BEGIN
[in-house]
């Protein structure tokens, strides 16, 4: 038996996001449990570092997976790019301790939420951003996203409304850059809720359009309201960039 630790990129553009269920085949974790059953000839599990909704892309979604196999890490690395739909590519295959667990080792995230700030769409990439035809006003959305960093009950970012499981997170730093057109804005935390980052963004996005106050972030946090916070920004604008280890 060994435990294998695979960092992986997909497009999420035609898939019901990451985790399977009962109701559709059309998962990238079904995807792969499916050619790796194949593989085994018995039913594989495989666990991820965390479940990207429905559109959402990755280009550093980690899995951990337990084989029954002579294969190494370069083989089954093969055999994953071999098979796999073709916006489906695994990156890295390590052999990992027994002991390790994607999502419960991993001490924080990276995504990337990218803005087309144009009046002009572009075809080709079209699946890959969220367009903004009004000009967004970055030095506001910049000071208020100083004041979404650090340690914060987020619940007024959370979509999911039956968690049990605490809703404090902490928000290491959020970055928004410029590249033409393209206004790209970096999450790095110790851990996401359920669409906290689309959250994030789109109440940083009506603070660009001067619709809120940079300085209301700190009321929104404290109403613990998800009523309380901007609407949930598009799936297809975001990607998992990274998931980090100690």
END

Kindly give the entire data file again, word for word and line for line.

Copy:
[in-house]
């Protein structure tokens, strides 16, 4: 038996996001449990570092997976790019301790939420951003996203409304850059809720359009309201960039 630790990129553009269920085949974790059953000839599990909704892309979604196999890490690395739909590519295959667990080792995230700030769409990439035809006003959305960093009950970012499981997170730093057109804005935390980052963004996005106050972030946090916070920004604008280890 060994435990294998695979960092992986997909497009999420035609898939019901990451985790399977009962109701559709059309998962990238079904995807792969499916050619790796194949593989085994018995039913594989495989666990991820965390479940990207429905559109959402990755280009550093980690899995951990337990084989029954002579294969190494370069083989089954093969055999994953071999098979796999073709916006489906695994990156890295390590052999990992027994002991390790994607999502419960991993001490924080990276995504990337990218803005087309144009009046002009572009075809080709079209699946890959969220367009903004009004000009967004970055030095506001910049000071208020100083004041979404650090340690914060987020619940007024959370979509999911039956968690049990605490809703404090902490928000290491959020970055928004410029590249033409393209206004790209970096999450790095110790851990996401359920669409906290689309959250994030789109109440940083009506603070660009001067619709809120940079300085209301700190009321929104404290109403613990998800009523309380901007609407949930598009799936297809975001990607998992990274998931980090100690």